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Control in the Localization and Geometry of Thrust by Pre-Existing Salt Structures


Callot, Jean-Paul1, Sharam Sherkati2, Daniel Pillot1, Jean-Marie Mengus1, Jean Letouzey1, Christophe Rigollet3 (1) Institut Français du Pétrole, Rueil Malmaison, France (2) N.I.O.C, Teheran, Iran (3) Gaz de France, Saint Denis La Plaine, France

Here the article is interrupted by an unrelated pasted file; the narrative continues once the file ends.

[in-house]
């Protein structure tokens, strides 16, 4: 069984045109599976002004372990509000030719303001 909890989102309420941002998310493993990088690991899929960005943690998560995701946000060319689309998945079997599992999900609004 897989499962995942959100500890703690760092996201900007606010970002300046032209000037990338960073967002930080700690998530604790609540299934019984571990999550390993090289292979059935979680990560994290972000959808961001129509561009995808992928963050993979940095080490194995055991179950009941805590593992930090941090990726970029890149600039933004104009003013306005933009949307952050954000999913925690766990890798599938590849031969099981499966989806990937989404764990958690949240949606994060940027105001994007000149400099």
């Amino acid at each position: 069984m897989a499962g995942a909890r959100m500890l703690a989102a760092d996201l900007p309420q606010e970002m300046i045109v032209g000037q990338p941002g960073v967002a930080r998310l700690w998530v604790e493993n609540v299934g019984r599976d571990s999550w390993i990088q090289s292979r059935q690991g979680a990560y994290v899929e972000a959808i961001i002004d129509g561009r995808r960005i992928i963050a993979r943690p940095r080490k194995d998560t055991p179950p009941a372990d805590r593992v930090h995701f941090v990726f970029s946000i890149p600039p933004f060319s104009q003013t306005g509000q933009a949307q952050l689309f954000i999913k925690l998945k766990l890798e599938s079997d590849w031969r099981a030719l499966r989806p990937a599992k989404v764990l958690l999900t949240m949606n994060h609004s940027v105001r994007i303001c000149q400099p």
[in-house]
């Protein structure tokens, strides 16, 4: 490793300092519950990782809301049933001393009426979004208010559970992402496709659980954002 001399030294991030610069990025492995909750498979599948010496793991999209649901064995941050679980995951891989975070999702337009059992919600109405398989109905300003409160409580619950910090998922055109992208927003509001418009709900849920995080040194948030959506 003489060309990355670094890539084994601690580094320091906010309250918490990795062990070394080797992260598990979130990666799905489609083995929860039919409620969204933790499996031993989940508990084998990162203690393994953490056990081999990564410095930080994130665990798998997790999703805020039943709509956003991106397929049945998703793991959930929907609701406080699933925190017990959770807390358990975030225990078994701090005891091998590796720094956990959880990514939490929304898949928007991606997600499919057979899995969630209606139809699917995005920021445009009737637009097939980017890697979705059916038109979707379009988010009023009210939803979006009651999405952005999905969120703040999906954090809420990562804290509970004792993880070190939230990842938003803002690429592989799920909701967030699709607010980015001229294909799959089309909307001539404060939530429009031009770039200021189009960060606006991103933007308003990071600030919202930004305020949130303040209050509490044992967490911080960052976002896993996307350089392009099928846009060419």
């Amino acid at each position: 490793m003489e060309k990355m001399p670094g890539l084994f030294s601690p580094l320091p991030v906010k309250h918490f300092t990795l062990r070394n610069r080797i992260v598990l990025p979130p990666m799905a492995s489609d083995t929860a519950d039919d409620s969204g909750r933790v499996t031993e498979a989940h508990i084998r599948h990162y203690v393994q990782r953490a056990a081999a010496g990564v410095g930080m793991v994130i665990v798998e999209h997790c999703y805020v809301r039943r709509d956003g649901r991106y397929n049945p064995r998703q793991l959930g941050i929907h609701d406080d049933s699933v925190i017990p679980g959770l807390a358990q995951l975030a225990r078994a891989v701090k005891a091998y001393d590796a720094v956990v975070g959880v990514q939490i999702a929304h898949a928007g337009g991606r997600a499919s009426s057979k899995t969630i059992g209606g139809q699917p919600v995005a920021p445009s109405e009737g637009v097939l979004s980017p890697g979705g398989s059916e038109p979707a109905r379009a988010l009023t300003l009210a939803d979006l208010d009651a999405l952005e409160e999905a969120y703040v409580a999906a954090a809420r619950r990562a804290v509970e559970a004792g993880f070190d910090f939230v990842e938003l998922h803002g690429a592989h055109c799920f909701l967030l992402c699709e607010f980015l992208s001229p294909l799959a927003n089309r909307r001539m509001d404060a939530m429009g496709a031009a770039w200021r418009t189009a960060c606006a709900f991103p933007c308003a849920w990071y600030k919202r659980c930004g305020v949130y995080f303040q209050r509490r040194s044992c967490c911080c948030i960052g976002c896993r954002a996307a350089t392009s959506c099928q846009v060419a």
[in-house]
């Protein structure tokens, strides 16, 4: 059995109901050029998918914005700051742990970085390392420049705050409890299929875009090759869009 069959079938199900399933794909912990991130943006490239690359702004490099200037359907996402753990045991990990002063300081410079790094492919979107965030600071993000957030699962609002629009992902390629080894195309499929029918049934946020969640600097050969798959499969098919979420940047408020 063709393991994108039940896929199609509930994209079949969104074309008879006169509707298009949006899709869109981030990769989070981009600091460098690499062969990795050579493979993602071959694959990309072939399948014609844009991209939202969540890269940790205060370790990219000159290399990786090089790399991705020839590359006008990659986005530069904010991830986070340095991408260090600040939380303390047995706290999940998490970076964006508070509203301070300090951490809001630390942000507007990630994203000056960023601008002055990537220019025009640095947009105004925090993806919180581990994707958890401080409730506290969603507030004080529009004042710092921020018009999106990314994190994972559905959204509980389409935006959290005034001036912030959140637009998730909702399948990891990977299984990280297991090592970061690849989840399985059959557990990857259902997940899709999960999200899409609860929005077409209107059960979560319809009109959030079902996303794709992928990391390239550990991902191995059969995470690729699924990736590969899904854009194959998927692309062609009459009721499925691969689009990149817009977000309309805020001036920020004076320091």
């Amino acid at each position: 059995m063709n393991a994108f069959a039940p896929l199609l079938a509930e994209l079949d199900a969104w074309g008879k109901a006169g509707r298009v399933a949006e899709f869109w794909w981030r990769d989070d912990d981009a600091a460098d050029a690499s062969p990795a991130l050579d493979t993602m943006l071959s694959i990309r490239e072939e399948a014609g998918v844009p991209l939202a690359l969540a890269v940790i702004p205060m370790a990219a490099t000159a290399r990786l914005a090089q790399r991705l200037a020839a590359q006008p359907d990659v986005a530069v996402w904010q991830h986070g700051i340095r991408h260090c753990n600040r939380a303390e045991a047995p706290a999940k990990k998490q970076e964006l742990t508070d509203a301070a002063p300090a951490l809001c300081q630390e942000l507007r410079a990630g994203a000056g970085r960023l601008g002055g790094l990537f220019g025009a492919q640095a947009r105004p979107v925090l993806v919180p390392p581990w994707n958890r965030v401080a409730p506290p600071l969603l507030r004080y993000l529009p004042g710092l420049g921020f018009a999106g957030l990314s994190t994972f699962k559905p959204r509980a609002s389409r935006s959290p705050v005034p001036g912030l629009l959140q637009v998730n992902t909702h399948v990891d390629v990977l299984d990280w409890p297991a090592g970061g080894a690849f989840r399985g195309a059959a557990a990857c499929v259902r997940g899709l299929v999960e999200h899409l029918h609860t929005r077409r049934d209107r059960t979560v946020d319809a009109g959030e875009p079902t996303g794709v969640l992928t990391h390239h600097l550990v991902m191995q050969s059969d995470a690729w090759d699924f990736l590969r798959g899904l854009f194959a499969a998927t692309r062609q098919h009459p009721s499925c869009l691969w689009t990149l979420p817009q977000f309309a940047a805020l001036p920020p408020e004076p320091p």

Surface and subsurface structural data in the Zagros provinces suggest that the folding style is strongly controlled by the presence of the Eocambrian Hormuz. Two units act as level of major disharmony and decollement during the Neogene Zagros folding. The Hormuz complex is known from emergent halite and anhydrite plugs in the Fars and High Zagros. There is some evidence of Hormuz salt movements triggered by tectonic events prior to the main Zagros folding phase, i.e. Paleozoic post deposition halokinesis, Permo-Triassic Tethysian rifting along High Zagros NW-SE trends, and Cretaceous-Paleogene obduction and compressive events with basement reactivation of N-S Arabian trends. Much of the salt piercement of Hormuz evaporite are correlated with the Zagros folding event. To study the possible role of pre-existing salt structures (i.e. pillows and diapirs) in the mode of localiza­tion and geometry of newly formed fold and thrust, we investigate analogue experiments imaged using X-ray tomography. Finger, pyramidal and pillow shapes are modeled with vari­able brittle ductile ratios and shortening velocity. The shape and size of the salt structure, with respect to the sedimentary pile thickness, are the main controlling factors. Depending on its initial shape, the diapir may either be passively transported within the fold and thrust sheet or be squeezed toward the surface, or else acts as a ramp. The thrust sheet geometry is variable along strike, with short pinched fault-rooted folds above diapirs separated by large scale low angle thrust sheets. Modeling results are compared to the striking features of selected natural examples.